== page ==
FLORIDO: Jesus and William met in Atlanta in 2009. And they started a relationship. And last year William got into a brought program at UCSD. So Jesus moved out to San Diego to get a head start on settling in. On labor day weekend, he drove into a traffic checkpoint and was caught without a license. He called William who was still in Atlanta from the detention center.

NEW SPEAKER: Yeah, and I had to explain to him, and I said this is what happened, I said oh, my God, I'm not going to get to see you every again. They're going to deport me.

FLORIDO: The reason is because Jesus is undocumented. He overstayed a visa when he was visiting from Mexico in the mid-'90s, but he never told William this because he hoped some immigration reform would pass granting him legal status and allowing him to stay. After his arrest, he hired a lawyer and applied for a stay of deportation. He has a court hearing next month. In the meantime, he and William travelled to Washington DC and they got married.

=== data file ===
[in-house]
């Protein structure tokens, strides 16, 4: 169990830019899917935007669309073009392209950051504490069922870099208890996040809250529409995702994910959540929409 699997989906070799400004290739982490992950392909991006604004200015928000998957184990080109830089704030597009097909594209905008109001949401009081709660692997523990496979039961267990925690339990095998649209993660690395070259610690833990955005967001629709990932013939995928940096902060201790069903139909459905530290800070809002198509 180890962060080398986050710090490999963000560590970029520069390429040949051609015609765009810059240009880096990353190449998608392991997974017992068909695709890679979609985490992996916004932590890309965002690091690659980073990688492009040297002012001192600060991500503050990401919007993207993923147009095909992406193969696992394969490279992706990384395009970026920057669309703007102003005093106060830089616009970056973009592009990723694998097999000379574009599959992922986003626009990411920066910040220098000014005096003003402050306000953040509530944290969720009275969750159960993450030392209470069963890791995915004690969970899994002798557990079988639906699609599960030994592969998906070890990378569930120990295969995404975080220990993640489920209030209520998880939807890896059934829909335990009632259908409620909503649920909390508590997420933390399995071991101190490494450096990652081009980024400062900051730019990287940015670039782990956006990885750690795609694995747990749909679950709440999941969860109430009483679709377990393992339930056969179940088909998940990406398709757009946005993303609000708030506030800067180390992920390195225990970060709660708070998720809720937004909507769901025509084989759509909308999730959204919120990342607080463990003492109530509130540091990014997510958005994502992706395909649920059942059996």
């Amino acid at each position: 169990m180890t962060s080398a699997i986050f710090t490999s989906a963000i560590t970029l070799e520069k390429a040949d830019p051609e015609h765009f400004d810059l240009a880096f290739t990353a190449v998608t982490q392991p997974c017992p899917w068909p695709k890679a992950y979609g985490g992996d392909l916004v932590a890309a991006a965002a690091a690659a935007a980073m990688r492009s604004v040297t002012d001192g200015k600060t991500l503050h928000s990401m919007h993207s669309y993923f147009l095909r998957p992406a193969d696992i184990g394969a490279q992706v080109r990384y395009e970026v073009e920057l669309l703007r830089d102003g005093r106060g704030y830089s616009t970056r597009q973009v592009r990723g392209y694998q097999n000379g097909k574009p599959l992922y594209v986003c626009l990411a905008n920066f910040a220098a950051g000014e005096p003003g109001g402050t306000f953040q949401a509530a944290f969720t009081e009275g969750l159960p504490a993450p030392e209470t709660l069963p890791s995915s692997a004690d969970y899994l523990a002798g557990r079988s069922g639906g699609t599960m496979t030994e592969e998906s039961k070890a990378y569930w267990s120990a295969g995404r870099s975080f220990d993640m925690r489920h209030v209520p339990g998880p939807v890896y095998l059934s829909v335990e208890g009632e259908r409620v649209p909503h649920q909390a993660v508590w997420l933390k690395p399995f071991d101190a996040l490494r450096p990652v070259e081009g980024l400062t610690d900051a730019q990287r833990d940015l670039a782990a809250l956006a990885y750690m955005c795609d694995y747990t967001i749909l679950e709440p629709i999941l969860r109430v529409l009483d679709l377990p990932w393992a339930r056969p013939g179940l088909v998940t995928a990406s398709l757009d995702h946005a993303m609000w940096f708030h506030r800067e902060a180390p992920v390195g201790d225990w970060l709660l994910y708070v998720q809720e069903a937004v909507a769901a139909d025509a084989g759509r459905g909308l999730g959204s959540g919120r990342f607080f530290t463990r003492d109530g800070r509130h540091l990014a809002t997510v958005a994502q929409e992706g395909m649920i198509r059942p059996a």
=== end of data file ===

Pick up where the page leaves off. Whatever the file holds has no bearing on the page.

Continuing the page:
CAVANAUGH: Now, why would they get married? If gay marriage isn't recognized for purposes of immigration status, why would they do that?

FLORIDO: That was my question. Well, he said they wanted to be ready just in case. And that's because there are a lot of things changing right now. And he's hoping that before he's forced to leave the country and possibly be separated from William, at least one of three things will happen: If an immigration reform bill is passed granting legal status to the nation's 11 million undocumented immigrants, he might qualify to stay that way. But that's obviously a huge sticking point among lawmakers on capital hill, and it's unclear what that would even look like. So they figured if that doesn't happen, but a reform bill did change the rules and give same-sex spouses immigration rights as the president wants, then they had better be married just to be prepared. And there's one more possibility. The defense of marriage act, which restricts gay immigration rights and all kinds of other federal rights for gay couples, was challenged before the Supreme Court and the Court is expected to rule on it by June. If that is overturned and suddenly gay couples gain federal recognition, William might be able to petition for Jesus to stay even if the same-sex language isn't included in the immigration reform bill.

CAVANAUGH: Oh, my goodness. So let's go through this one at a time. Immigration reform, that route, already very controversial. How likely is it that lawmakers, especially conservatives, will be willing to add same-sex immigration rights into the mix?